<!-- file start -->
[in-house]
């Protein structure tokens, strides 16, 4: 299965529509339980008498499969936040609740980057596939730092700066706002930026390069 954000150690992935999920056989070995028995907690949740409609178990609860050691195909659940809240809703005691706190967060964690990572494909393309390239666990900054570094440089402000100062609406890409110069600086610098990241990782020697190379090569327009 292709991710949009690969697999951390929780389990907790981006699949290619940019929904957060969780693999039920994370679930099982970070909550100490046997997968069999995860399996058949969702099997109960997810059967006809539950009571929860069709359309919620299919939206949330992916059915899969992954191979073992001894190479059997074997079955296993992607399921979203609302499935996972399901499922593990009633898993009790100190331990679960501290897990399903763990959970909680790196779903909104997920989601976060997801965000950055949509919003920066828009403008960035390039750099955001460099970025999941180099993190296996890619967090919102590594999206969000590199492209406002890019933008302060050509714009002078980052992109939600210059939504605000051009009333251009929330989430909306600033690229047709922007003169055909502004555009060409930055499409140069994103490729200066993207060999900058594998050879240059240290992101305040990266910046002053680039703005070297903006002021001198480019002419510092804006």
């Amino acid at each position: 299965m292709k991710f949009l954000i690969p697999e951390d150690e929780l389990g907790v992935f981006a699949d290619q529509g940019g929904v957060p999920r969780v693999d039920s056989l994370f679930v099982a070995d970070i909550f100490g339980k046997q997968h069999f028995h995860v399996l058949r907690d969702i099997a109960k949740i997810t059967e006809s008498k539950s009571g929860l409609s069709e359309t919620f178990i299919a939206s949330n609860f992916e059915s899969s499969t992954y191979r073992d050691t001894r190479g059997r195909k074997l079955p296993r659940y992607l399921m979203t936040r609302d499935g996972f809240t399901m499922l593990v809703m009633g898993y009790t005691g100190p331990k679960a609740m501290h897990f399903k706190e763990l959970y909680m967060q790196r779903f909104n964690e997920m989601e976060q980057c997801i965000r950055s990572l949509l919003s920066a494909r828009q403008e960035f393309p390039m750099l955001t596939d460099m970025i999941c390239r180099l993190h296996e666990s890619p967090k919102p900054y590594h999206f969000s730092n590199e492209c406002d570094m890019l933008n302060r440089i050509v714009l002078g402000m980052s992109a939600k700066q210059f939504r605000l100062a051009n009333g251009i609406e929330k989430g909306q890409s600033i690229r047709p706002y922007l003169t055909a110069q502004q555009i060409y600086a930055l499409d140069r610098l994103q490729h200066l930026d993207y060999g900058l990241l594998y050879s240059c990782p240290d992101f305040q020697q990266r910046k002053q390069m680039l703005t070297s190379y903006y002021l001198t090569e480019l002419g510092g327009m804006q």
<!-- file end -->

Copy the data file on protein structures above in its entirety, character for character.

[in-house]
């Protein structure tokens, strides 16, 4: 299965529509339980008498499969936040609740980057596939730092700066706002930026390069 954000150690992935999920056989070995028995907690949740409609178990609860050691195909659940809240809703005691706190967060964690990572494909393309390239666990900054570094440089402000100062609406890409110069600086610098990241990782020697190379090569327009 292709991710949009690969697999951390929780389990907790981006699949290619940019929904957060969780693999039920994370679930099982970070909550100490046997997968069999995860399996058949969702099997109960997810059967006809539950009571929860069709359309919620299919939206949330992916059915899969992954191979073992001894190479059997074997079955296993992607399921979203609302499935996972399901499922593990009633898993009790100190331990679960501290897990399903763990959970909680790196779903909104997920989601976060997801965000950055949509919003920066828009403008960035390039750099955001460099970025999941180099993190296996890619967090919102590594999206969000590199492209406002890019933008302060050509714009002078980052992109939600210059939504605000051009009333251009929330989430909306600033690229047709922007003169055909502004555009060409930055499409140069994103490729200066993207060999900058594998050879240059240290992101305040990266910046002053680039703005070297903006002021001198480019002419510092804006």
């Amino acid at each position: 299965m292709k991710f949009l954000i690969p697999e951390d150690e929780l389990g907790v992935f981006a699949d290619q529509g940019g929904v957060p999920r969780v693999d039920s056989l994370f679930v099982a070995d970070i909550f100490g339980k046997q997968h069999f028995h995860v399996l058949r907690d969702i099997a109960k949740i997810t059967e006809s008498k539950s009571g929860l409609s069709e359309t919620f178990i299919a939206s949330n609860f992916e059915s899969s499969t992954y191979r073992d050691t001894r190479g059997r195909k074997l079955p296993r659940y992607l399921m979203t936040r609302d499935g996972f809240t399901m499922l593990v809703m009633g898993y009790t005691g100190p331990k679960a609740m501290h897990f399903k706190e763990l959970y909680m967060q790196r779903f909104n964690e997920m989601e976060q980057c997801i965000r950055s990572l949509l919003s920066a494909r828009q403008e960035f393309p390039m750099l955001t596939d460099m970025i999941c390239r180099l993190h296996e666990s890619p967090k919102p900054y590594h999206f969000s730092n590199e492209c406002d570094m890019l933008n302060r440089i050509v714009l002078g402000m980052s992109a939600k700066q210059f939504r605000l100062a051009n009333g251009i609406e929330k989430g909306q890409s600033i690229r047709p706002y922007l003169t055909a110069q502004q555009i060409y600086a930055l499409d140069r610098l994103q490729h200066l930026d993207y060999g900058l990241l594998y050879s240059c990782p240290d992101f305040q020697q990266r910046k002053q390069m680039l703005t070297s190379y903006y002021l001198t090569e480019l002419g510092g327009m804006q």